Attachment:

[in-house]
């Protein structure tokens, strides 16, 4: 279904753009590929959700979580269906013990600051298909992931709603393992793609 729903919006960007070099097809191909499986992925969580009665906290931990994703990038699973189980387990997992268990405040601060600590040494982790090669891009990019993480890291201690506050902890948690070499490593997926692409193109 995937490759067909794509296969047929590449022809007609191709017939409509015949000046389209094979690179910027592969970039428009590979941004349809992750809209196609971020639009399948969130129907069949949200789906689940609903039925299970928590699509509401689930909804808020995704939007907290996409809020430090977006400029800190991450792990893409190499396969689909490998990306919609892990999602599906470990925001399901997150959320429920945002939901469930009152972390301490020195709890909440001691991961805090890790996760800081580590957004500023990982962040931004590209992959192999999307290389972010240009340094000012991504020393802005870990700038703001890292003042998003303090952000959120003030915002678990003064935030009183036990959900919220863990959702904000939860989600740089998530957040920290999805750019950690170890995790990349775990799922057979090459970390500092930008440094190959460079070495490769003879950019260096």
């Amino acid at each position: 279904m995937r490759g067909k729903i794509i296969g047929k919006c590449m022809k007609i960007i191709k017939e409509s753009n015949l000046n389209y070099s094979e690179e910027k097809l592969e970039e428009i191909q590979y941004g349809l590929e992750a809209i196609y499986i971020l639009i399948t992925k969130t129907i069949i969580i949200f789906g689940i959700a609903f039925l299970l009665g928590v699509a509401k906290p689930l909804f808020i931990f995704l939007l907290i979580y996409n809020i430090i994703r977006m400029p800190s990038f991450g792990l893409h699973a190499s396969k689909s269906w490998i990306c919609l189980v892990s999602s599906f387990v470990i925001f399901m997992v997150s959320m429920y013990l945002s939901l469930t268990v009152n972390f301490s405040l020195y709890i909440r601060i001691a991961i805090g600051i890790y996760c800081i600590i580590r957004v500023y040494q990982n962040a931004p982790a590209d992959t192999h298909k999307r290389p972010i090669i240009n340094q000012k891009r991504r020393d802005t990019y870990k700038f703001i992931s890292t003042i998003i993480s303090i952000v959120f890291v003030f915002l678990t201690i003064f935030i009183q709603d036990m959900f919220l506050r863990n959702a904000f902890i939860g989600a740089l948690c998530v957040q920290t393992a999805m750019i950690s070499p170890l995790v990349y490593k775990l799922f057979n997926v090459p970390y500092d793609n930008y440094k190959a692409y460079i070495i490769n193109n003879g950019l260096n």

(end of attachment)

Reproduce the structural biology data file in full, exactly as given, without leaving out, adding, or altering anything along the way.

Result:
[in-house]
């Protein structure tokens, strides 16, 4: 279904753009590929959700979580269906013990600051298909992931709603393992793609 729903919006960007070099097809191909499986992925969580009665906290931990994703990038699973189980387990997992268990405040601060600590040494982790090669891009990019993480890291201690506050902890948690070499490593997926692409193109 995937490759067909794509296969047929590449022809007609191709017939409509015949000046389209094979690179910027592969970039428009590979941004349809992750809209196609971020639009399948969130129907069949949200789906689940609903039925299970928590699509509401689930909804808020995704939007907290996409809020430090977006400029800190991450792990893409190499396969689909490998990306919609892990999602599906470990925001399901997150959320429920945002939901469930009152972390301490020195709890909440001691991961805090890790996760800081580590957004500023990982962040931004590209992959192999999307290389972010240009340094000012991504020393802005870990700038703001890292003042998003303090952000959120003030915002678990003064935030009183036990959900919220863990959702904000939860989600740089998530957040920290999805750019950690170890995790990349775990799922057979090459970390500092930008440094190959460079070495490769003879950019260096």
């Amino acid at each position: 279904m995937r490759g067909k729903i794509i296969g047929k919006c590449m022809k007609i960007i191709k017939e409509s753009n015949l000046n389209y070099s094979e690179e910027k097809l592969e970039e428009i191909q590979y941004g349809l590929e992750a809209i196609y499986i971020l639009i399948t992925k969130t129907i069949i969580i949200f789906g689940i959700a609903f039925l299970l009665g928590v699509a509401k906290p689930l909804f808020i931990f995704l939007l907290i979580y996409n809020i430090i994703r977006m400029p800190s990038f991450g792990l893409h699973a190499s396969k689909s269906w490998i990306c919609l189980v892990s999602s599906f387990v470990i925001f399901m997992v997150s959320m429920y013990l945002s939901l469930t268990v009152n972390f301490s405040l020195y709890i909440r601060i001691a991961i805090g600051i890790y996760c800081i600590i580590r957004v500023y040494q990982n962040a931004p982790a590209d992959t192999h298909k999307r290389p972010i090669i240009n340094q000012k891009r991504r020393d802005t990019y870990k700038f703001i992931s890292t003042i998003i993480s303090i952000v959120f890291v003030f915002l678990t201690i003064f935030i009183q709603d036990m959900f919220l506050r863990n959702a904000f902890i939860g989600a740089l948690c998530v957040q920290t393992a999805m750019i950690s070499p170890l995790v990349y490593k775990l799922f057979n997926v090459p970390y500092d793609n930008y440094k190959a692409y460079i070495i490769n193109n003879g950019l260096n």